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The European HIV/AIDS Archive
Building a queer counter-memory
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Mobilising a queer theoretical framework, by which we mean embracing unhappiness, ephemerality, and instability, this chapter reflects on processes of archiving oral histories as part of the European HIV/AIDS Archive (EHAA). It presents selected challenges and tensions that lie at the heart of remembering, narrating, and archiving the HIV/AIDS epidemic in the broader European region. The EHAA, an online collection of oral history interviews and digitised materials, has been developed to further establish HIV/AIDS history as part of the broader social memory, so as to work through the trauma of mass death and social discrimination and to document innovations, tensions, and inconsistencies in engaging with the epidemic across the region.

Building on a growing interest in archiving histories of HIV activism across Europe and North America, the EHAA project dates back to efforts by the ‘AIDS History into Museums Working Group’ to preserve such histories in Germany. The project was further developed and expanded in two research projects: ‘Disentangling European HIV/AIDS Policies: Activism, Citizenship and Health’ and ‘Don’t Criminalize Passion! The AIDS Crisis and Political Mobilization in the 1980s and early 1990s in Germany’.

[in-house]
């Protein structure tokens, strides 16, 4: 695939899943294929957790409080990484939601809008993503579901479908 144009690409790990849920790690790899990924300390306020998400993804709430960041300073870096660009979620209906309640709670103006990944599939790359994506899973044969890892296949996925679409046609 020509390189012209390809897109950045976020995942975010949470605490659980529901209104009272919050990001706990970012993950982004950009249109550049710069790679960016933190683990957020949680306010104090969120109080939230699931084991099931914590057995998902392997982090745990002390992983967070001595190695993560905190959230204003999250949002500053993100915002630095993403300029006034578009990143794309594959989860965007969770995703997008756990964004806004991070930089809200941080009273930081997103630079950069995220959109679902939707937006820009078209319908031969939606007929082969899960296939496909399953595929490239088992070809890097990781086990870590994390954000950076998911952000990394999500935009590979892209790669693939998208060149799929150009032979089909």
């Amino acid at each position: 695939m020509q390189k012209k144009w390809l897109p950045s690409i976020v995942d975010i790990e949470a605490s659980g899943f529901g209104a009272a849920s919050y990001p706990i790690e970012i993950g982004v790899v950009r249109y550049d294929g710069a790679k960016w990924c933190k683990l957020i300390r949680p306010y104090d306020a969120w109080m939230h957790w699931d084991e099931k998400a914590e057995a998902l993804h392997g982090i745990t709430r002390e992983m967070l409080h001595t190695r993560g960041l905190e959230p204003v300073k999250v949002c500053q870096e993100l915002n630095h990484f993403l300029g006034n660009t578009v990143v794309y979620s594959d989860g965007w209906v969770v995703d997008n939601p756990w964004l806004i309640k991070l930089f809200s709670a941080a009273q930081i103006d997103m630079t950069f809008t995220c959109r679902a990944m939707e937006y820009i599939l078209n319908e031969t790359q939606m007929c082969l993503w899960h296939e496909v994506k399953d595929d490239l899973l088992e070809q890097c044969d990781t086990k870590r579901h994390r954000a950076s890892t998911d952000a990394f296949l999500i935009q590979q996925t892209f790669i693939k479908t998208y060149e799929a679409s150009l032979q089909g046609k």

Explicitly deviating from an investment in offspring as a route for the transmission of memory, the EHAA joins other queer archival work imagined as sites for handing down queer history. This chapter argues that the EHAA contributes to queer memory work as a necessary revision of public remembrance and current perceptions of the epidemic, and, at the same time, as a source of inspiration for future activism.

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Histories of HIV/AIDS in Western Europe

New and Regional Perspectives

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